[FOUNTAIN]Victor’s right is to publish new history

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[FOUNTAIN]Victor’s right is to publish new history

Western historians reckon the Battle of Tours one of the most decisive moments in world history. When Abdul Rahman, the Muslim leader of Cordoba, Spain, led his army and attacked the Frankish kingdom in 732, Charles Martel, the chancellor of Austrasia and de facto leader of the Franks, stamped out his enemies in the Poitiers-Tours region in western France. Western history says that safeguarded Christian culture from the spread of Islam to Europe.
In “Secret Language of Film,” French writer Jean-Claude Carriere provides a new perspective on history. One day, a history professor from the University of Paris Sorbonne said, “We now know that the Battle of Tours never actually took place.” He claimed that the historical event, which has served as grounds for Europe to despise and feel superior to other cultures for centuries, had been fabricated. The professor might be wrong, but we need to keep in mind that history books do not necessarily reflect what has really taken place in the past. Some things might have been added, left out or distorted over time.
History is an arena of competition for hegemony. Only the winner has the right to record the past. When the center of power shifts, the “official record” can be changed. The history of the defeated is often erased or masked. Whenever the master of the Kremlin changed in the Soviet Union, the traces of his predecessor were completely removed and not even one picture remained. Americans used Western movies to cover up their killings of Indians, portraying it as justice. The tension between China and Korea over the history of Goguryeo is a result of Beijing’s ambition to be a world hegemonist.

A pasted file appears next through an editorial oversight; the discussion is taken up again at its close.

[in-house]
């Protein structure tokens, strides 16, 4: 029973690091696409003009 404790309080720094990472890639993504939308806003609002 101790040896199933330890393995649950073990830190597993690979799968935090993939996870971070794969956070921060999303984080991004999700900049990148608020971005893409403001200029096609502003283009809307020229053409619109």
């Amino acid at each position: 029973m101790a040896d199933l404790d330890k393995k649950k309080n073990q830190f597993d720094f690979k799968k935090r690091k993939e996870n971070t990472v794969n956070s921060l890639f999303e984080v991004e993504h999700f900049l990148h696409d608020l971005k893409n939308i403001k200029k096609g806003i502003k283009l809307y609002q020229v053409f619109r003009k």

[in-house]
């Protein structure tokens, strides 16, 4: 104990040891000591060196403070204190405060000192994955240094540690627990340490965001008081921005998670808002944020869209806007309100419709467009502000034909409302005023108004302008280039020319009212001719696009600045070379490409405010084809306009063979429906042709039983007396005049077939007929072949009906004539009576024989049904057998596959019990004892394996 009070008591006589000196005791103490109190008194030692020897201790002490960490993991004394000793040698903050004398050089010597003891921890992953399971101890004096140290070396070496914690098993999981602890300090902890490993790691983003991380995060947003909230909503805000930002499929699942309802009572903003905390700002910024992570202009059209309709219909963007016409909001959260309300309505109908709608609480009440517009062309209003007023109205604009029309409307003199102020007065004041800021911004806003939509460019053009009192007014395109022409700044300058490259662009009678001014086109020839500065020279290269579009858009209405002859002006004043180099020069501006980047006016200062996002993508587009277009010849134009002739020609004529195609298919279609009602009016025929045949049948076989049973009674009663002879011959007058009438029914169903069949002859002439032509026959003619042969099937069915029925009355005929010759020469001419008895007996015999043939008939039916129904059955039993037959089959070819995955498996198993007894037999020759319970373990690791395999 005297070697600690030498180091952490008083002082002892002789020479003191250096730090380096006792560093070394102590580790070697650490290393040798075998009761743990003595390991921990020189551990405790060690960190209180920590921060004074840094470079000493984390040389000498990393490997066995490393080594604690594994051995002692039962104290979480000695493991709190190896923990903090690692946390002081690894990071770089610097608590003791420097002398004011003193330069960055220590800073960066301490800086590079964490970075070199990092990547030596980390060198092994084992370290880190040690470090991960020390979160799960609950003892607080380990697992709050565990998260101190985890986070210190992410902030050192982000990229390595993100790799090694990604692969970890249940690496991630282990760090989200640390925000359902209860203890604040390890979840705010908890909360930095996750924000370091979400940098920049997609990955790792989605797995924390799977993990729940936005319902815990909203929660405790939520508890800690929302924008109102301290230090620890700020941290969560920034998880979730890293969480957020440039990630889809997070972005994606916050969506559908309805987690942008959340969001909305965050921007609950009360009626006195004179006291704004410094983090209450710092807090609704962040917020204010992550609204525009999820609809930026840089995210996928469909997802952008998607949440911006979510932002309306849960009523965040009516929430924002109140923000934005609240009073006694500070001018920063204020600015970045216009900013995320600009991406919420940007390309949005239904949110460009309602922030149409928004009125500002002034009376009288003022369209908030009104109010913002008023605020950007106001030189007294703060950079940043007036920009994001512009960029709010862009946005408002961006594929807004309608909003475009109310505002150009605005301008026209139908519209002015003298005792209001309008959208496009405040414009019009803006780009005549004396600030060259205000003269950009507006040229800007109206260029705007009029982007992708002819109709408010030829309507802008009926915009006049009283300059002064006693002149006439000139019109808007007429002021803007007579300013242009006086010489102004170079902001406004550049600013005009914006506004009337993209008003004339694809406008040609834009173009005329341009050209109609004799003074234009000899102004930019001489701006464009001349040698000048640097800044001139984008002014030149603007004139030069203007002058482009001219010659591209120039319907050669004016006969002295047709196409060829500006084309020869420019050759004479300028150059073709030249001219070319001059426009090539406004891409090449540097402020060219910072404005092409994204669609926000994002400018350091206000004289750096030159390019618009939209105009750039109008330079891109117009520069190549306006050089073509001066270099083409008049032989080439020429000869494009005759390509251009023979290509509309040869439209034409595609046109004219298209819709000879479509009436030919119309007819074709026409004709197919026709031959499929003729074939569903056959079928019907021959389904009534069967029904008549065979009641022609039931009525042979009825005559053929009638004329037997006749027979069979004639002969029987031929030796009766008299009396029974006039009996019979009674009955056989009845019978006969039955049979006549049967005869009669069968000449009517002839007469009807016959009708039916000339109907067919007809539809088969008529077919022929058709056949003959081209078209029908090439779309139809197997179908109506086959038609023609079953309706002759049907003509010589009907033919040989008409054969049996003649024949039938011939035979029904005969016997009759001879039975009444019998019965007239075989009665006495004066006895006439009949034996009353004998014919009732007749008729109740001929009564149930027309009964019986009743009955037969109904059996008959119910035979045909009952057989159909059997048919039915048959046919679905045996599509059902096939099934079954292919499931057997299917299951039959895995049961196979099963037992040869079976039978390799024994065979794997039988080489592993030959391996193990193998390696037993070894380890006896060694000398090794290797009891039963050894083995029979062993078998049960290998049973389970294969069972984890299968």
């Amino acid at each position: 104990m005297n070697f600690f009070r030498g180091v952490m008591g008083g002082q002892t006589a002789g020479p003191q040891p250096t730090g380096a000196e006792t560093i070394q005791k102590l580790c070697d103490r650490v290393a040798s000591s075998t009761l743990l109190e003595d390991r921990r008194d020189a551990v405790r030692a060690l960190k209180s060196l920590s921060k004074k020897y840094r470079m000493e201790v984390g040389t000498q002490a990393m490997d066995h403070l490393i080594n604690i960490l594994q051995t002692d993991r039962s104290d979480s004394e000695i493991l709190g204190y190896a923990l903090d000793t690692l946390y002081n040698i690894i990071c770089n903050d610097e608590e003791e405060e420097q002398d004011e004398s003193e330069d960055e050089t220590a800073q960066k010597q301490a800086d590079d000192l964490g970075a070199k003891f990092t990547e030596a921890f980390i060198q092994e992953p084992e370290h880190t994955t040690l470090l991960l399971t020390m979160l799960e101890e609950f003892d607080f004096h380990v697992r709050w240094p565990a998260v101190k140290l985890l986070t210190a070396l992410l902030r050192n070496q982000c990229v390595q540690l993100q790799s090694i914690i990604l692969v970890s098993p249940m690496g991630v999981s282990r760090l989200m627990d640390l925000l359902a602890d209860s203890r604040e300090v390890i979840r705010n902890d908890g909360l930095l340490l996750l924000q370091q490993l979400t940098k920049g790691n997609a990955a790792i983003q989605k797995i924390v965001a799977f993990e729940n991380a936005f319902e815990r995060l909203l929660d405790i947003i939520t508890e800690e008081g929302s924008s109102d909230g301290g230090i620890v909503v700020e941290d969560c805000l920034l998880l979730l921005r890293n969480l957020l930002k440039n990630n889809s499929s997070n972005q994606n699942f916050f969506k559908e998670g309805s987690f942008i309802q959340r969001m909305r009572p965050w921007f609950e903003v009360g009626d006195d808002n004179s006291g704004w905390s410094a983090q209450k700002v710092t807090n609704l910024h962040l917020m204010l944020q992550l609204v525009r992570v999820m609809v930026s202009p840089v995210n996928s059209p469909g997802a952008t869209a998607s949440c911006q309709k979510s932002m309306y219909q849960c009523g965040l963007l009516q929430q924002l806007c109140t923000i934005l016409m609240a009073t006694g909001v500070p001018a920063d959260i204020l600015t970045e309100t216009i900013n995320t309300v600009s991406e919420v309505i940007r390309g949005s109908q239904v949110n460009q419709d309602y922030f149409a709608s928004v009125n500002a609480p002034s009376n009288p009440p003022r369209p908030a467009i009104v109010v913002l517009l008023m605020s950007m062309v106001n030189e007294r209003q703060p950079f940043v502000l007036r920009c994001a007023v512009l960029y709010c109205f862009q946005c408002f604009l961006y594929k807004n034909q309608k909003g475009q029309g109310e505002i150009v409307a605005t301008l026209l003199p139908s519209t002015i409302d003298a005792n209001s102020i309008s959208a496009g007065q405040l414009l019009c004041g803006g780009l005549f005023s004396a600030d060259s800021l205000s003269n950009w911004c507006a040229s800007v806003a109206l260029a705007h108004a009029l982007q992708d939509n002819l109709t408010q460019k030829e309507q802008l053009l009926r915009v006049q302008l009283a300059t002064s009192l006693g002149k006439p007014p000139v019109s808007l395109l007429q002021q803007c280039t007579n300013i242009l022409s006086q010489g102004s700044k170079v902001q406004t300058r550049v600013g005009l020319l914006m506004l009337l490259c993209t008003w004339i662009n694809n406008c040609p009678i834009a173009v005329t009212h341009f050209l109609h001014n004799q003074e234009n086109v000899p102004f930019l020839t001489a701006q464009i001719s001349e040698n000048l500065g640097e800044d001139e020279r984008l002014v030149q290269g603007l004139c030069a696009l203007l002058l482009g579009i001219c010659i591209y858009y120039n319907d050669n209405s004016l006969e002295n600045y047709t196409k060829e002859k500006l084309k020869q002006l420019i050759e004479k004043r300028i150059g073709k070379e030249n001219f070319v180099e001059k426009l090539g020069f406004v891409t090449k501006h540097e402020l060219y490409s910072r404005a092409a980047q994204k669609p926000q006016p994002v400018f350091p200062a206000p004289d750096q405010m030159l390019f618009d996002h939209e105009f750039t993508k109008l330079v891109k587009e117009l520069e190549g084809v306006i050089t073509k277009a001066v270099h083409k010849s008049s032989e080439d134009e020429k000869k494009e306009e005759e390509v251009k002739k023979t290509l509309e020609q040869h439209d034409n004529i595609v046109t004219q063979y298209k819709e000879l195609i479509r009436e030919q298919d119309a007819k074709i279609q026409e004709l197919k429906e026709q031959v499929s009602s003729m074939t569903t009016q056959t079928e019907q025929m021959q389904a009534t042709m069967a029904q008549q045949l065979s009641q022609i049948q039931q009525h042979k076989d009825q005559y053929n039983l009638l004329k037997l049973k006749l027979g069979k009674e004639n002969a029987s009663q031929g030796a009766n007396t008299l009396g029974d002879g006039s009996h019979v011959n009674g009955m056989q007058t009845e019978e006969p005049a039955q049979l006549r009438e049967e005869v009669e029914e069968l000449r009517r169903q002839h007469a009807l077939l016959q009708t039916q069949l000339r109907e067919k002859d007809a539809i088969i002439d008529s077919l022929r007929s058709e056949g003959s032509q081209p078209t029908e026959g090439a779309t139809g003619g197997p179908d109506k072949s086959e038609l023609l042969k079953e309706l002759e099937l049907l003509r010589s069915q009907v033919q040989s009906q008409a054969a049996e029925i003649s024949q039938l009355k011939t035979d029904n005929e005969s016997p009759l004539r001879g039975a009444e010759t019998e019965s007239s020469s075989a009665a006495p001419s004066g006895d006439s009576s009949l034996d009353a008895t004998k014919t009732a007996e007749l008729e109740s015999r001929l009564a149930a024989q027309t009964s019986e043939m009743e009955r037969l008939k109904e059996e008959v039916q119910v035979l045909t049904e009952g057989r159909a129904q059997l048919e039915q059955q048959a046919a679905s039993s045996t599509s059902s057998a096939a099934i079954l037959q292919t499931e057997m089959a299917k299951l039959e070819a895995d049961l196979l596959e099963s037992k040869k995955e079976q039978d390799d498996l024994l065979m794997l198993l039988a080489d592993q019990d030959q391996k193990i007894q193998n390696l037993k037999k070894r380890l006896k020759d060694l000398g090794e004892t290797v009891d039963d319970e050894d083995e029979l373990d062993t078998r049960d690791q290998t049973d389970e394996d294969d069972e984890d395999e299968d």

Korean politics is tumultuous because of history, including the Japanese occupation and the military regimes. As soon as the country became independent, we should have called the collaborators with Japan to account. When Kim Jae-kyu assassinated President Park Chung Hee, we should have ended the oppressive regimes. Neither happened. We have missed the chances to reinvent our history, and the burden has been handed to future generations.
The power shift has not been enough to reinterpret history. As the Shin Ki-nam case has shown, ethical problems abound and the mudslinging will surely continue. Historical truth is always relative.

by Lee Young-ki

The writer is a deputy culture news editor of the JoongAng Ilbo.
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